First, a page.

To confirm this claim, Dubawa reached out to the Ize-Iyamu Campaign team. The Director of Communication and Media for the campaign, Prince John Mayaki, said that the claim of 600 million naira was contained in the budget. When asked to validate the claim with documentation he said that the claim was contained in a supplementary budget.
“The point I am trying to make is that security votes are in the budget. There is a supplementary budget where the money was increased”.
In search of budgetary verification for this claim, Dubawa reached out to BudgIT, a civic organization that applies technology to simplify budget and public data for public accessibility and participatory governance. An assessment of the Edo State budget for 2020 shows an allocation of 5 billion-naira (5,000,000,000) security votes under recurrent expenditure (personnel and overhead cost). When asked about the claim the Principal Lead/CEO of BudgIT, Gabriel Okeowo, said that Nigerian security votes are usually “shrouded in obscurity”.
Transparency International estimates that these secretive, unaccountable, cash expenditures total to over $670 million (N241.2 billion) annually. In their analysis of 29 state budgets, as 7 states could not provide any data, shows an average of $580 million (N208.8 billion) in total spending each year on security votes. The Transparency International Defense and State Security Report Annex B: State Security Vote Data show security vote allocation to states from 2015 to 2017 the MDA in charge of receiving and disbursing these funds in Edo State is the Office of the Governor. MDA stands for Ministry, Department and Agency.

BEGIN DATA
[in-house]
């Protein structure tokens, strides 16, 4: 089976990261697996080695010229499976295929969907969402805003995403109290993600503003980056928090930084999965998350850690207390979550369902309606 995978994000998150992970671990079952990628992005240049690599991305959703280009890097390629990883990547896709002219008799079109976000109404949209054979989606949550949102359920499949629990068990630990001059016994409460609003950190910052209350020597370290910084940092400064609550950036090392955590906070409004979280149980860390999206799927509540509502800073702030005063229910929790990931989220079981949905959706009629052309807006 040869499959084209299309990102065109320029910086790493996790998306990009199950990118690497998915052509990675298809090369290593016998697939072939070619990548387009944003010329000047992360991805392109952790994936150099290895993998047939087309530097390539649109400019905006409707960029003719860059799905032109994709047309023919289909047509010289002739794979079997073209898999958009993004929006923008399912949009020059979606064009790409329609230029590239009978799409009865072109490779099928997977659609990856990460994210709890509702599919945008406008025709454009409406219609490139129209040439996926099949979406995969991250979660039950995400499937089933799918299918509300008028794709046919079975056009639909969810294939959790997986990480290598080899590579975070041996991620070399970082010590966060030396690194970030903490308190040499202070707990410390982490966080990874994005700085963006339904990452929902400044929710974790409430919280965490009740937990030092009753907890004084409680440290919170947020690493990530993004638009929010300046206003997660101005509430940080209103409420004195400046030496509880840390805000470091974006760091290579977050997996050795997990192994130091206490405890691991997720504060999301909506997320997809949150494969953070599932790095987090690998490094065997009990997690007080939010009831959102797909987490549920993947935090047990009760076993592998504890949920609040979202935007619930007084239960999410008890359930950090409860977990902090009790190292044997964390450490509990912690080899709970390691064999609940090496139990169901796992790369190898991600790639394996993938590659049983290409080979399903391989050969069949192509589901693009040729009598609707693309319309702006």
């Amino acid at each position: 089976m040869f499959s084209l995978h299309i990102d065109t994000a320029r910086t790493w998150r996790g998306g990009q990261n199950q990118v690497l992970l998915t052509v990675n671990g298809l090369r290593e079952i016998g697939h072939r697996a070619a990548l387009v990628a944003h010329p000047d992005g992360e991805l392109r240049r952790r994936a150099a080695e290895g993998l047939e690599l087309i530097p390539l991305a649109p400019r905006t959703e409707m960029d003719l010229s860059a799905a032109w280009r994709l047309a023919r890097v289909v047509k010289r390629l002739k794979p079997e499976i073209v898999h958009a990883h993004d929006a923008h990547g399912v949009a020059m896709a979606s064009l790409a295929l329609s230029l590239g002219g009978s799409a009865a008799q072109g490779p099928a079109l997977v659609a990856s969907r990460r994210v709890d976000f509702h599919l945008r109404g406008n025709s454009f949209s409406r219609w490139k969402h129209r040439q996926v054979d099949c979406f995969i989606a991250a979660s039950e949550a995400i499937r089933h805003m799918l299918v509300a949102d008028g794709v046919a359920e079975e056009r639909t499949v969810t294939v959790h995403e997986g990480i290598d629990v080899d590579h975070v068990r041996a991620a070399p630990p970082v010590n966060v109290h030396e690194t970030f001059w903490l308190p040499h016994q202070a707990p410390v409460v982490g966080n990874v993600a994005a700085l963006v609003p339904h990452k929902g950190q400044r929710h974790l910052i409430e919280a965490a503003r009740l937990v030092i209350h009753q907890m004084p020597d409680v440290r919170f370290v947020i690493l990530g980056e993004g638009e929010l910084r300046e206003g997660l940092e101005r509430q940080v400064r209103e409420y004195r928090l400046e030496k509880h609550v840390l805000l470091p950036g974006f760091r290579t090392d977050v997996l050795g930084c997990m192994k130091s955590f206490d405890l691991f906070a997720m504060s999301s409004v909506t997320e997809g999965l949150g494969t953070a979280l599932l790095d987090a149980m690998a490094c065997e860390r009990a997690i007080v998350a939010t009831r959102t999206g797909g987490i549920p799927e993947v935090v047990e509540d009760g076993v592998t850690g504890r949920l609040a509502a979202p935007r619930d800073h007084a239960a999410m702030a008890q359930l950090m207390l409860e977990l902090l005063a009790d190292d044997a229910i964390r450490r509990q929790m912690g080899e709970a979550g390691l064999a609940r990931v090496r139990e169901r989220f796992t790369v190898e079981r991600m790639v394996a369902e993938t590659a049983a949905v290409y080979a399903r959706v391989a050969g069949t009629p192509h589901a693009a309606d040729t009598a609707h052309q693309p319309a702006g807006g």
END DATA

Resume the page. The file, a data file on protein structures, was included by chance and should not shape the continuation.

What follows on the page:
A record attributed to BudgIT on budgetary allocations reveals that Edo state received an allocation of 4 billion naira in 2017, 5.3 billion naira in 2016, with no record for 2015. In 2019, Edo state received a total of 6.5 billion naira and in 2020 an approved revised provision of 5 billion naira. To bring us to the monthly security vote allocation, we divide 5 billion naira by 12 which amounts to approximately 417 million naira monthly.
Do all states use security votes?
According to Matthew T. Page, not all states use security votes. Since 2008, Lagos State has modified its approach to security funding by adopting a public-private Security Trust Fund (STF). This funding provides supplementary finance for security services. The Lagos State Security Trust Fund (LSSTF) is independently audited every year and operates more transparently according to the TI. Ogun, Osun, Kano, Oyo, Imo and Ekiti states have adopted this initiative and now claim to have set up similar STFs. On average, State Security Trust Funds are backed by legislation and managed by a board of trustees of government and private industry.
Ize-Iyamu’s claim that the Edo state government receives the sum of 600 million monthly is misleading. These allocations are often secret with no records to authenticate the claim. Yet, considering the data for the past four years, a summation of 600million naira is not factual.
The researcher produced this fact-check per the Dubawa 2020 Fellowship partnership with NewsWireNGR to facilitate the ethos of “truth” in journalism and enhance media literacy in the country.